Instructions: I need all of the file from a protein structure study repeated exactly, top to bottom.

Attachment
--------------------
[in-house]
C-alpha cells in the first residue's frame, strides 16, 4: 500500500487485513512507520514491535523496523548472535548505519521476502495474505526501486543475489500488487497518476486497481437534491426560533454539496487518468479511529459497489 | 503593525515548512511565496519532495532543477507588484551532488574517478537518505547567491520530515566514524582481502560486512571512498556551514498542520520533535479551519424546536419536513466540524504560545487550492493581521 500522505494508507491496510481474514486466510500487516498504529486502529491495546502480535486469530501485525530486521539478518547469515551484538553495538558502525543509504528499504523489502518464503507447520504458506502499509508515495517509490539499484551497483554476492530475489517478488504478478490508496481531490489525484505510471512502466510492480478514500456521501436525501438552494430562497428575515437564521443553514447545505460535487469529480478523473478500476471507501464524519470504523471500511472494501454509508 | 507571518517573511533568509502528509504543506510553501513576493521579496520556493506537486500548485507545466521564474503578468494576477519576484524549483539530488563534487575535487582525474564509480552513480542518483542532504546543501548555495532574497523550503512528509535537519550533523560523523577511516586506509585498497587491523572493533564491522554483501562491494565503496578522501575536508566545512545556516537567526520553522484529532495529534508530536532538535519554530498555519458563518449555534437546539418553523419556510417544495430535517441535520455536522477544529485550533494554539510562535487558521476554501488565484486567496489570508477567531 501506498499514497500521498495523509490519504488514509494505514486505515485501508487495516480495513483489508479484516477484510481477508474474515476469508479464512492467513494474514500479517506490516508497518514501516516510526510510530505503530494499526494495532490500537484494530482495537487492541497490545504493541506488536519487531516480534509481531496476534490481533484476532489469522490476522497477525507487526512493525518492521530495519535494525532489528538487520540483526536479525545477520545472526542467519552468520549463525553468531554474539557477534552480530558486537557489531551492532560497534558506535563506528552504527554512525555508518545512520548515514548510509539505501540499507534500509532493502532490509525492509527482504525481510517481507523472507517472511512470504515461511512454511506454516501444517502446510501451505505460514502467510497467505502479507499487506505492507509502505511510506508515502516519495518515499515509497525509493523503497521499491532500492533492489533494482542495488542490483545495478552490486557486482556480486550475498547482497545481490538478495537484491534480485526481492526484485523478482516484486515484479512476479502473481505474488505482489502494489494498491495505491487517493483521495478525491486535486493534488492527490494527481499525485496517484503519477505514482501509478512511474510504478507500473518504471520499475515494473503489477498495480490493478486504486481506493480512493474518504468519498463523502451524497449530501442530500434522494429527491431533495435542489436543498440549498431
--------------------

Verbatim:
[in-house]
C-alpha cells in the first residue's frame, strides 16, 4: 500500500487485513512507520514491535523496523548472535548505519521476502495474505526501486543475489500488487497518476486497481437534491426560533454539496487518468479511529459497489 | 503593525515548512511565496519532495532543477507588484551532488574517478537518505547567491520530515566514524582481502560486512571512498556551514498542520520533535479551519424546536419536513466540524504560545487550492493581521 500522505494508507491496510481474514486466510500487516498504529486502529491495546502480535486469530501485525530486521539478518547469515551484538553495538558502525543509504528499504523489502518464503507447520504458506502499509508515495517509490539499484551497483554476492530475489517478488504478478490508496481531490489525484505510471512502466510492480478514500456521501436525501438552494430562497428575515437564521443553514447545505460535487469529480478523473478500476471507501464524519470504523471500511472494501454509508 | 507571518517573511533568509502528509504543506510553501513576493521579496520556493506537486500548485507545466521564474503578468494576477519576484524549483539530488563534487575535487582525474564509480552513480542518483542532504546543501548555495532574497523550503512528509535537519550533523560523523577511516586506509585498497587491523572493533564491522554483501562491494565503496578522501575536508566545512545556516537567526520553522484529532495529534508530536532538535519554530498555519458563518449555534437546539418553523419556510417544495430535517441535520455536522477544529485550533494554539510562535487558521476554501488565484486567496489570508477567531 501506498499514497500521498495523509490519504488514509494505514486505515485501508487495516480495513483489508479484516477484510481477508474474515476469508479464512492467513494474514500479517506490516508497518514501516516510526510510530505503530494499526494495532490500537484494530482495537487492541497490545504493541506488536519487531516480534509481531496476534490481533484476532489469522490476522497477525507487526512493525518492521530495519535494525532489528538487520540483526536479525545477520545472526542467519552468520549463525553468531554474539557477534552480530558486537557489531551492532560497534558506535563506528552504527554512525555508518545512520548515514548510509539505501540499507534500509532493502532490509525492509527482504525481510517481507523472507517472511512470504515461511512454511506454516501444517502446510501451505505460514502467510497467505502479507499487506505492507509502505511510506508515502516519495518515499515509497525509493523503497521499491532500492533492489533494482542495488542490483545495478552490486557486482556480486550475498547482497545481490538478495537484491534480485526481492526484485523478482516484486515484479512476479502473481505474488505482489502494489494498491495505491487517493483521495478525491486535486493534488492527490494527481499525485496517484503519477505514482501509478512511474510504478507500473518504471520499475515494473503489477498495480490493478486504486481506493480512493474518504468519498463523502451524497449530501442530500434522494429527491431533495435542489436543498440549498431